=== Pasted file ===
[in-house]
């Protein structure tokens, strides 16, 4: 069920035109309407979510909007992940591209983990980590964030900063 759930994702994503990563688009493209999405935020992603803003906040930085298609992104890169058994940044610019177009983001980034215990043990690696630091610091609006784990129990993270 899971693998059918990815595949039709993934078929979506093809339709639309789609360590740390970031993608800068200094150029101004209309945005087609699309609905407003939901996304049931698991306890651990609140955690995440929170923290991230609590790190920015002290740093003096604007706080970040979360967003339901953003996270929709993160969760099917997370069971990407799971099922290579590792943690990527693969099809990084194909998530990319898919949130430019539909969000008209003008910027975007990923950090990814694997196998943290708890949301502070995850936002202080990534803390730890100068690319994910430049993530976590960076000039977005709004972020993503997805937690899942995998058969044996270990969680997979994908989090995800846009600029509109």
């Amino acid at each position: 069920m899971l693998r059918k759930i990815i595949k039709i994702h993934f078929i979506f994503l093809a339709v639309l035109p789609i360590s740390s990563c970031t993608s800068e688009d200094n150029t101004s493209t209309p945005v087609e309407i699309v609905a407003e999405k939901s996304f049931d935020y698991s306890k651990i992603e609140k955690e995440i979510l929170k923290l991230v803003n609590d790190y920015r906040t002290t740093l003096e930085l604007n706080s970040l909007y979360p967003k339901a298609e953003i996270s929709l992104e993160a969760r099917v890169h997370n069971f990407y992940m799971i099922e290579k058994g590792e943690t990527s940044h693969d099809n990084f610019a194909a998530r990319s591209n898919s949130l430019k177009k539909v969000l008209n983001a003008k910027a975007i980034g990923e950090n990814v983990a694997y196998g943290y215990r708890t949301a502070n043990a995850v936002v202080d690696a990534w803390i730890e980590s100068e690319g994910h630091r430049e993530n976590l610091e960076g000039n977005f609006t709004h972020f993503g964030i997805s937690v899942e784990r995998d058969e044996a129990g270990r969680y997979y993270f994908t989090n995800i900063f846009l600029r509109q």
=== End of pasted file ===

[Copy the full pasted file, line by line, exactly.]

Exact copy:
[in-house]
């Protein structure tokens, strides 16, 4: 069920035109309407979510909007992940591209983990980590964030900063 759930994702994503990563688009493209999405935020992603803003906040930085298609992104890169058994940044610019177009983001980034215990043990690696630091610091609006784990129990993270 899971693998059918990815595949039709993934078929979506093809339709639309789609360590740390970031993608800068200094150029101004209309945005087609699309609905407003939901996304049931698991306890651990609140955690995440929170923290991230609590790190920015002290740093003096604007706080970040979360967003339901953003996270929709993160969760099917997370069971990407799971099922290579590792943690990527693969099809990084194909998530990319898919949130430019539909969000008209003008910027975007990923950090990814694997196998943290708890949301502070995850936002202080990534803390730890100068690319994910430049993530976590960076000039977005709004972020993503997805937690899942995998058969044996270990969680997979994908989090995800846009600029509109």
């Amino acid at each position: 069920m899971l693998r059918k759930i990815i595949k039709i994702h993934f078929i979506f994503l093809a339709v639309l035109p789609i360590s740390s990563c970031t993608s800068e688009d200094n150029t101004s493209t209309p945005v087609e309407i699309v609905a407003e999405k939901s996304f049931d935020y698991s306890k651990i992603e609140k955690e995440i979510l929170k923290l991230v803003n609590d790190y920015r906040t002290t740093l003096e930085l604007n706080s970040l909007y979360p967003k339901a298609e953003i996270s929709l992104e993160a969760r099917v890169h997370n069971f990407y992940m799971i099922e290579k058994g590792e943690t990527s940044h693969d099809n990084f610019a194909a998530r990319s591209n898919s949130l430019k177009k539909v969000l008209n983001a003008k910027a975007i980034g990923e950090n990814v983990a694997y196998g943290y215990r708890t949301a502070n043990a995850v936002v202080d690696a990534w803390i730890e980590s100068e690319g994910h630091r430049e993530n976590l610091e960076g000039n977005f609006t709004h972020f993503g964030i997805s937690v899942e784990r995998d058969e044996a129990g270990r969680y997979y993270f994908t989090n995800i900063f846009l600029r509109q």